In this study we use a virtual-reality based
highway-driving environment to generate the required data. Some of our previous studies to
investigate changes in drivers’ cognitive states during a long-term monotonous
driving have also used the same VR-based environment [19-20]. In this system, a real car mounted on a
6-degree-of-freedom Stewart platform is used for the driving and seven
projectors are used to generate 3-D surrounded scenes. During the driving
experiments, all scenes move according to the displacement of the car and
the subject’s maneuvering of the wheel which make the subject feel like driving
the car on a real road. In all our experiments we have kept the driving speed
The data acquisition system uses 32 sintered
Ag/AgCl EEG/EOG electrodes with a unipolar
reference at right earlobe and 2 ECG channels in bipolar connection which are
placed on the chest. All EEG/EOG electrodes were placed following a modified
International 10–20 system and refer to right ear lobe as depicted in Figure.
1. In Fig. 1, we use the following notations: F: Frontal lobe. T: Temporal
lobe. C: Central lobe. P: Parietal lobe. O: Occipital lobe. "Z"
refers to an electrode placed on the mid-line. In Fig. 1, A1 and A2 are two
reference channels. The two
channels FP1 and FP2 are found to be quite noisy and hence we do not use the
signals obtained from them. Thus we use data from 28 channels. Before the data
acquisition, the contact impedance between EEG electrodes and cortex was
calibrated to be less than 5 kΩ .We use the Scan NuAmps Express system (Compumedics
Here we provide a brief description of the EEG recording system as well as of the subjects involved in this study. We have used a set of thirteen subjects (ages varying from 20 to 40 years old) to generate data for the investigation. Of this thirteen, ten subjects are the same as used in . Statistical reports  suggest that people often get drowsy within one hour of continuous driving in the early afternoon hours. Moreover, after a good sleep in the night, people are not likely to fall sleep easily during the first half of the day. And hence, we have conducted all our experiments in the early afternoon after lunch so that we can generate more useful data. We have explained the participants about the goal of these experiments and the general features of the driving task. We have also completed the necessary formalities to get their consent for these experiments. Each subject was asked to drive the car for 60-minutes with a view to keeping the car at the center of the cruising lane by maneuvering it with the steering wheel. Of the thirteen subjects, four struggled with mild drowsiness, while the remaining nine exhibited mild and deep drowsy episodes during the 1-hour driving session.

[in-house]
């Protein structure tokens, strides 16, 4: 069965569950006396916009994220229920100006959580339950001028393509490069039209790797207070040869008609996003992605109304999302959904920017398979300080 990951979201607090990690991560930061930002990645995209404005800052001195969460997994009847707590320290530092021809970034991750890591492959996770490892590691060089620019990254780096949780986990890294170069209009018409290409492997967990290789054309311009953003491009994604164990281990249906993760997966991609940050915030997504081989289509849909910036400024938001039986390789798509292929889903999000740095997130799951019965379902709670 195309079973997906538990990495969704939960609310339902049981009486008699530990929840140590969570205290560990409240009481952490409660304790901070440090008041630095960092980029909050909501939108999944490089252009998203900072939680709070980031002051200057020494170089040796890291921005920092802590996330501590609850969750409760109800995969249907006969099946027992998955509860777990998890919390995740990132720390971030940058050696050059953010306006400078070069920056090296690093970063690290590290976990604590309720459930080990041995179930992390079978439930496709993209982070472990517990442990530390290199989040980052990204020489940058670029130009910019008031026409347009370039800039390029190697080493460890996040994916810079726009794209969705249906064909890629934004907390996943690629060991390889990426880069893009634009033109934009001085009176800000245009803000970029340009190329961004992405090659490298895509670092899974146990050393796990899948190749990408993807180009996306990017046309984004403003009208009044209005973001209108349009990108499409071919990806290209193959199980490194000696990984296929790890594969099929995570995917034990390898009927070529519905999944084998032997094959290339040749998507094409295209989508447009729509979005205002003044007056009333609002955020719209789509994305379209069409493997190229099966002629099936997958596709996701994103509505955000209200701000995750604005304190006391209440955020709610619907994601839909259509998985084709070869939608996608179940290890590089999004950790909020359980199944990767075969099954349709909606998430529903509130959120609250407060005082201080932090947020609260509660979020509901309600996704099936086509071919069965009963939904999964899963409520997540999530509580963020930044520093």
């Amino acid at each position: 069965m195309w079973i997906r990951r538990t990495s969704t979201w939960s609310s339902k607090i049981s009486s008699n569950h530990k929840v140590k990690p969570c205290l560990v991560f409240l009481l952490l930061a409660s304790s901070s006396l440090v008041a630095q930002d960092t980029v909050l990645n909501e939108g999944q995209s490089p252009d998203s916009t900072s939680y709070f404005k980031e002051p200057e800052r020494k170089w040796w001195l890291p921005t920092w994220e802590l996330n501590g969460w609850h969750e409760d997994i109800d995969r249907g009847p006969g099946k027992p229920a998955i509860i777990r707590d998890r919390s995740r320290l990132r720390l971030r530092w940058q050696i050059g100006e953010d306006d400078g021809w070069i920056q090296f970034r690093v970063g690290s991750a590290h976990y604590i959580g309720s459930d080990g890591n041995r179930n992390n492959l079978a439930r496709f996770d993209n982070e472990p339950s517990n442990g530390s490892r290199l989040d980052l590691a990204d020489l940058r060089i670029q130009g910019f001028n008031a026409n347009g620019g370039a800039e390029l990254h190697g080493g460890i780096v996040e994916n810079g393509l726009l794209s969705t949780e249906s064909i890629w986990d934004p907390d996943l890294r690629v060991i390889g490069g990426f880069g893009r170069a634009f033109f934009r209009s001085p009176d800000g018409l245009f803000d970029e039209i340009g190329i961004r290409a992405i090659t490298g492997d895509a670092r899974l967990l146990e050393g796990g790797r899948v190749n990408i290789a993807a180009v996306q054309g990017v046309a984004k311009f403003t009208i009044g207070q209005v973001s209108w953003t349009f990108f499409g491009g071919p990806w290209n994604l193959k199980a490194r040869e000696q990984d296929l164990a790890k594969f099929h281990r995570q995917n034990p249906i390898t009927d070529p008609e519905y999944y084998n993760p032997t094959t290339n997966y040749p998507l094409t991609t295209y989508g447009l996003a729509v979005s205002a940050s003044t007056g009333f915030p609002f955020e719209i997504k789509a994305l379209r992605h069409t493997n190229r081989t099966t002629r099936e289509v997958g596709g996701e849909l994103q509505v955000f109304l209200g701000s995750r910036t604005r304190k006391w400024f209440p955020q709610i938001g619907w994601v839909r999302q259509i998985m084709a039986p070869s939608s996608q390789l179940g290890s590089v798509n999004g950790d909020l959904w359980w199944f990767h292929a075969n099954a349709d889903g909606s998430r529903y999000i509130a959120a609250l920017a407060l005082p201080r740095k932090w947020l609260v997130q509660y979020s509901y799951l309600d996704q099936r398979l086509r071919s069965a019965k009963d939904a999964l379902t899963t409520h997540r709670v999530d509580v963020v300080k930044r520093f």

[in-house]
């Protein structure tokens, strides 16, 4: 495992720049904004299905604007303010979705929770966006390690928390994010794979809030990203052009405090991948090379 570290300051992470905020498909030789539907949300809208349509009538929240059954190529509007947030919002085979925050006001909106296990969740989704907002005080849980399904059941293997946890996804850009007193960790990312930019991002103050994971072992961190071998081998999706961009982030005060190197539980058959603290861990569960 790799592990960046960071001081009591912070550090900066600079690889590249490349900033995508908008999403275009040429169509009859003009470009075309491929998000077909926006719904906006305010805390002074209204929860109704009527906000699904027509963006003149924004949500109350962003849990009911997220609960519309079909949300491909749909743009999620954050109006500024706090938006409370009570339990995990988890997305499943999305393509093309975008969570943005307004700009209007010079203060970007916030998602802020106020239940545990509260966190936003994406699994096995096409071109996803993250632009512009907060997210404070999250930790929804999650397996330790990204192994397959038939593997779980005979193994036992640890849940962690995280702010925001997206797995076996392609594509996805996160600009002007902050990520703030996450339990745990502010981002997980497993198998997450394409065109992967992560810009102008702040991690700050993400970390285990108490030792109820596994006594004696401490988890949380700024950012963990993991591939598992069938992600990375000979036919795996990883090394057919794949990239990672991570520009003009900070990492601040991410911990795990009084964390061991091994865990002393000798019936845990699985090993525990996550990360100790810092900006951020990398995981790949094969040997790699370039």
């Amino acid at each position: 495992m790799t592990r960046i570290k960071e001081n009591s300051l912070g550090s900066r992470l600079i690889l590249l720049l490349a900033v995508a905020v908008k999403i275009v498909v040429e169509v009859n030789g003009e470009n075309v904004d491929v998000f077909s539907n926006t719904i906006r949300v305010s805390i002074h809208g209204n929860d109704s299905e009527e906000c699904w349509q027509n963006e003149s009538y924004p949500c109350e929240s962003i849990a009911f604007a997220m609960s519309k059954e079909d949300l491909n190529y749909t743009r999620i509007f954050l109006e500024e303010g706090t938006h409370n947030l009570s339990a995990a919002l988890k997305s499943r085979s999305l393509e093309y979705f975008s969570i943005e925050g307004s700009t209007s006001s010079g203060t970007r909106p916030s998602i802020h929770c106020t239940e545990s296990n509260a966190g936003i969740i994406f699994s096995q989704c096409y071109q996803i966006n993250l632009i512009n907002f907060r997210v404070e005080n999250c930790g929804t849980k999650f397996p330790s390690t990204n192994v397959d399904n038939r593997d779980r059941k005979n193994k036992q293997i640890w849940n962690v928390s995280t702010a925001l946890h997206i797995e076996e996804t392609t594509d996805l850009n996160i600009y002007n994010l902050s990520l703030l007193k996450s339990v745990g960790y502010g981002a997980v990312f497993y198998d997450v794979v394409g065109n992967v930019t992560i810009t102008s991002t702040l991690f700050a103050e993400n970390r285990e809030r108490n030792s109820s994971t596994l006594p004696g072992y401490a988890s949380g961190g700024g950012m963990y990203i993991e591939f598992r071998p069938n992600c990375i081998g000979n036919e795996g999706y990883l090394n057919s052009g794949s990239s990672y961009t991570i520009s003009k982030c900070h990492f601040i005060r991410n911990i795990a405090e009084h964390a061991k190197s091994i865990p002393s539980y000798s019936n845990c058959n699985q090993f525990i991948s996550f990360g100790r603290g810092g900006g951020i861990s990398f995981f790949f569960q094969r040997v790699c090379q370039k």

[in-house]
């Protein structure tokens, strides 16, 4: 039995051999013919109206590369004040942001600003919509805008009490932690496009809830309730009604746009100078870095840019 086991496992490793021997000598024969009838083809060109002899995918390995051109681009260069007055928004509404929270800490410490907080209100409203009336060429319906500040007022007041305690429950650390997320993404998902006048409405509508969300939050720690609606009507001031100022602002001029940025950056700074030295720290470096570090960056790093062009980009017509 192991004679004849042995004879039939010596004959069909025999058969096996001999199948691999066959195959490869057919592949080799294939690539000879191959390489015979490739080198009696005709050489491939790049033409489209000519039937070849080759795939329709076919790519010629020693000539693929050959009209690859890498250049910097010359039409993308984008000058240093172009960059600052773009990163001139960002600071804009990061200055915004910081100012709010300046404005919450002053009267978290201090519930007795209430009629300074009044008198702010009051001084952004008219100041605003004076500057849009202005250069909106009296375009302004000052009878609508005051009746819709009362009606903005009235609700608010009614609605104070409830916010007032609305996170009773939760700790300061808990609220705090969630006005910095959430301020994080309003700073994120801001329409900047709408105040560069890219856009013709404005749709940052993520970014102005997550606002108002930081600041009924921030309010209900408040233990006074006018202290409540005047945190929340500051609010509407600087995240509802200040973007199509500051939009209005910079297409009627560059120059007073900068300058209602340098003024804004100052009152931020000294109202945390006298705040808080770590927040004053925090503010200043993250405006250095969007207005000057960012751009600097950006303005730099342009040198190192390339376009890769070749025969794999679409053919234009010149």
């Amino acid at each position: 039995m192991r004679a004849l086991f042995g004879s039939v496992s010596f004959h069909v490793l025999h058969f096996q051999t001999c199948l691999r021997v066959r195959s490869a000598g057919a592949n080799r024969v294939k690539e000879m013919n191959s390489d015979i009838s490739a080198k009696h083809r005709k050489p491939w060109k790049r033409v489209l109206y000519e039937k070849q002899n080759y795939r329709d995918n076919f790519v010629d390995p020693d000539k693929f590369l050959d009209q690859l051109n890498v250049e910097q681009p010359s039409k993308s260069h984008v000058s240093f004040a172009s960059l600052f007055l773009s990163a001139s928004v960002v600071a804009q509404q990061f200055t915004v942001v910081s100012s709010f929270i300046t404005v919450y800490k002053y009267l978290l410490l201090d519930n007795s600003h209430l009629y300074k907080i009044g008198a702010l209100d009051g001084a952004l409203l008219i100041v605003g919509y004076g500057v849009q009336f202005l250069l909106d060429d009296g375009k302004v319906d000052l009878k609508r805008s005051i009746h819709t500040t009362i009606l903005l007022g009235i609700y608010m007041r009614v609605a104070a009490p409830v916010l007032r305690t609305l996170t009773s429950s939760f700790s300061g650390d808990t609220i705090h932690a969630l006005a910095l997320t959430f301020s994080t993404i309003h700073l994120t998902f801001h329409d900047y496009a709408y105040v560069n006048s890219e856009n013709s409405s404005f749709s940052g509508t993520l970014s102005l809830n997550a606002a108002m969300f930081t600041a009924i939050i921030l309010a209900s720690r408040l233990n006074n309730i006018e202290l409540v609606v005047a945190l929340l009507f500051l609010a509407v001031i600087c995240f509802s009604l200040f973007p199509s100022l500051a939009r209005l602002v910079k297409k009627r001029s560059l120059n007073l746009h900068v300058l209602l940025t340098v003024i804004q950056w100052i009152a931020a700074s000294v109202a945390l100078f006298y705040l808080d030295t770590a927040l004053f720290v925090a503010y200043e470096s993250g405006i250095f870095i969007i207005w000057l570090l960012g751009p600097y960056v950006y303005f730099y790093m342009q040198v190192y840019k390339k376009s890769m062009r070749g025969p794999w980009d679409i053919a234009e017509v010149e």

To investigate the relationship between the measured EEG signals and subject’s cognitive state, and to quantify the level of the subject’s alertness, in our previous studies [19-20], we have define an indirect index of the subject’s alertness level (driving performance) as the deviation between the center of the vehicle and the center of the cruising lane. Typically the drowsiness level fluctuates with cycle lengths longer than 4 minutes [22-25], and hence we smooth the indirect alertness level index using a causal 90-sec moving window advancing at 2-ses steps. This helps us to eliminate variance with cycle lengths shorter than 1-2 minutes. We emphasize that this index is used only to validate our approach, and it is not as an input to develop the model for the alert state of the subject.